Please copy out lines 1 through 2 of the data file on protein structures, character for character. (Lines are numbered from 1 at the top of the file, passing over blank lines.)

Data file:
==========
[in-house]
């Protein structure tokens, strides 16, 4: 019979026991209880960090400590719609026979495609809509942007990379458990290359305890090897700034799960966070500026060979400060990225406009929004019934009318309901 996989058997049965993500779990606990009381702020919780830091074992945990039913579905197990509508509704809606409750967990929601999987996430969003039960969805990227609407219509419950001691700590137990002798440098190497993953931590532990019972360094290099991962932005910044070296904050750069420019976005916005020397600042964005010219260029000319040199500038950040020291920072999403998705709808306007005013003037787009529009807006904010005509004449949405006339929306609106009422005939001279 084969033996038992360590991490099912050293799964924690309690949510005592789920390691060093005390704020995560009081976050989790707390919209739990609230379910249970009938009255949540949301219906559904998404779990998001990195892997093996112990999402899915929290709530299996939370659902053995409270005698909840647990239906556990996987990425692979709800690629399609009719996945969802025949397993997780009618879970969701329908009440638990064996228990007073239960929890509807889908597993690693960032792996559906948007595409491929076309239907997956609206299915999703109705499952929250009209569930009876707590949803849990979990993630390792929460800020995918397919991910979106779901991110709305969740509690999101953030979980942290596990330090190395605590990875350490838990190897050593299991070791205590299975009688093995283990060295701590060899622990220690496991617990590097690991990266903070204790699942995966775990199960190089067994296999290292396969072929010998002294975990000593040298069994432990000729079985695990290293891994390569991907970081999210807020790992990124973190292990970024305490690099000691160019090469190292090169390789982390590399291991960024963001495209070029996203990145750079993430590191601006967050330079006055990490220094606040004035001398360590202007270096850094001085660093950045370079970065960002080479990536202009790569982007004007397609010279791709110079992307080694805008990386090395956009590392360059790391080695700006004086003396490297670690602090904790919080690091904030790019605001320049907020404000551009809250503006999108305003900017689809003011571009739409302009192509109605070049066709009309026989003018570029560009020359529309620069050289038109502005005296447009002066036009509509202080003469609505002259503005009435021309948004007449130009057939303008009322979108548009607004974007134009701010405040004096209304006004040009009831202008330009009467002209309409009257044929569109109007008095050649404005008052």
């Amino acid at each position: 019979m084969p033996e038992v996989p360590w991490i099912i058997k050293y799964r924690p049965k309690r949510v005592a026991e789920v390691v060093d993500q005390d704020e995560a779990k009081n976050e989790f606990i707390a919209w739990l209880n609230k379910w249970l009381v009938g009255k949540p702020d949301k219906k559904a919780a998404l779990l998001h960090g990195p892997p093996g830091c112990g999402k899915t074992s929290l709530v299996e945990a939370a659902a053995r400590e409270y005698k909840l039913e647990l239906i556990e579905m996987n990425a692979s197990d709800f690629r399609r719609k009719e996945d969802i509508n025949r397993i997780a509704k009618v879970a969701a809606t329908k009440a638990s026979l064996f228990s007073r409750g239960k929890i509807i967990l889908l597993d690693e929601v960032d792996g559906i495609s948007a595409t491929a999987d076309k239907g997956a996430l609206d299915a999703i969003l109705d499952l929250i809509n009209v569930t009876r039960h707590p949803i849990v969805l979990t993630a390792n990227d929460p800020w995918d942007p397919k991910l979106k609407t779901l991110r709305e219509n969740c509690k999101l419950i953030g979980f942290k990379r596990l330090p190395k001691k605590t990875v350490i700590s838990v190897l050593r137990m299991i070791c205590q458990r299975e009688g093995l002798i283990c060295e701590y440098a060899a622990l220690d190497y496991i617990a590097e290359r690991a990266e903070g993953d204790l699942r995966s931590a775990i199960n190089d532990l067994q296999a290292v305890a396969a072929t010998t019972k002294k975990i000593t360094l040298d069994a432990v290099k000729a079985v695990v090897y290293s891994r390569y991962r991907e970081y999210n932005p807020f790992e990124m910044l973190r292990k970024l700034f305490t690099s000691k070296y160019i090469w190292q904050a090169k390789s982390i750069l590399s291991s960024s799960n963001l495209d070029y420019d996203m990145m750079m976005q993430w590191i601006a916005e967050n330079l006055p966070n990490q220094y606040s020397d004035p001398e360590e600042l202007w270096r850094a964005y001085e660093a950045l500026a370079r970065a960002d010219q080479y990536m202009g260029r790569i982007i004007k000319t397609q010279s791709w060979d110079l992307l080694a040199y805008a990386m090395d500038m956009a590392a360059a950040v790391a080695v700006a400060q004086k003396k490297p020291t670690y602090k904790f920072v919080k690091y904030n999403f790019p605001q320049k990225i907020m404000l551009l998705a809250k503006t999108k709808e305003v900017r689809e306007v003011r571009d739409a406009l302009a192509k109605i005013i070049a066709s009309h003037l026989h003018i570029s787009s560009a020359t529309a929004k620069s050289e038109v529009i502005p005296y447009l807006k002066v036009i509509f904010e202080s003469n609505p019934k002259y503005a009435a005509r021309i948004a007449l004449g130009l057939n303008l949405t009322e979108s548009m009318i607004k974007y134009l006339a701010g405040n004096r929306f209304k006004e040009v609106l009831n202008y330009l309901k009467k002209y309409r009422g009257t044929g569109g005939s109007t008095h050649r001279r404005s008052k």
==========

[in-house]
């Protein structure tokens, strides 16, 4: 019979026991209880960090400590719609026979495609809509942007990379458990290359305890090897700034799960966070500026060979400060990225406009929004019934009318309901 996989058997049965993500779990606990009381702020919780830091074992945990039913579905197990509508509704809606409750967990929601999987996430969003039960969805990227609407219509419950001691700590137990002798440098190497993953931590532990019972360094290099991962932005910044070296904050750069420019976005916005020397600042964005010219260029000319040199500038950040020291920072999403998705709808306007005013003037787009529009807006904010005509004449949405006339929306609106009422005939001279 084969033996038992360590991490099912050293799964924690309690949510005592789920390691060093005390704020995560009081976050989790707390919209739990609230379910249970009938009255949540949301219906559904998404779990998001990195892997093996112990999402899915929290709530299996939370659902053995409270005698909840647990239906556990996987990425692979709800690629399609009719996945969802025949397993997780009618879970969701329908009440638990064996228990007073239960929890509807889908597993690693960032792996559906948007595409491929076309239907997956609206299915999703109705499952929250009209569930009876707590949803849990979990993630390792929460800020995918397919991910979106779901991110709305969740509690999101953030979980942290596990330090190395605590990875350490838990190897050593299991070791205590299975009688093995283990060295701590060899622990220690496991617990590097690991990266903070204790699942995966775990199960190089067994296999290292396969072929010998002294975990000593040298069994432990000729079985695990290293891994390569991907970081999210807020790992990124973190292990970024305490690099000691160019090469190292090169390789982390590399291991960024963001495209070029996203990145750079993430590191601006967050330079006055990490220094606040004035001398360590202007270096850094001085660093950045370079970065960002080479990536202009790569982007004007397609010279791709110079992307080694805008990386090395956009590392360059790391080695700006004086003396490297670690602090904790919080690091904030790019605001320049907020404000551009809250503006999108305003900017689809003011571009739409302009192509109605070049066709009309026989003018570029560009020359529309620069050289038109502005005296447009002066036009509509202080003469609505002259503005009435021309948004007449130009057939303008009322979108548009607004974007134009701010405040004096209304006004040009009831202008330009009467002209309409009257044929569109109007008095050649404005008052």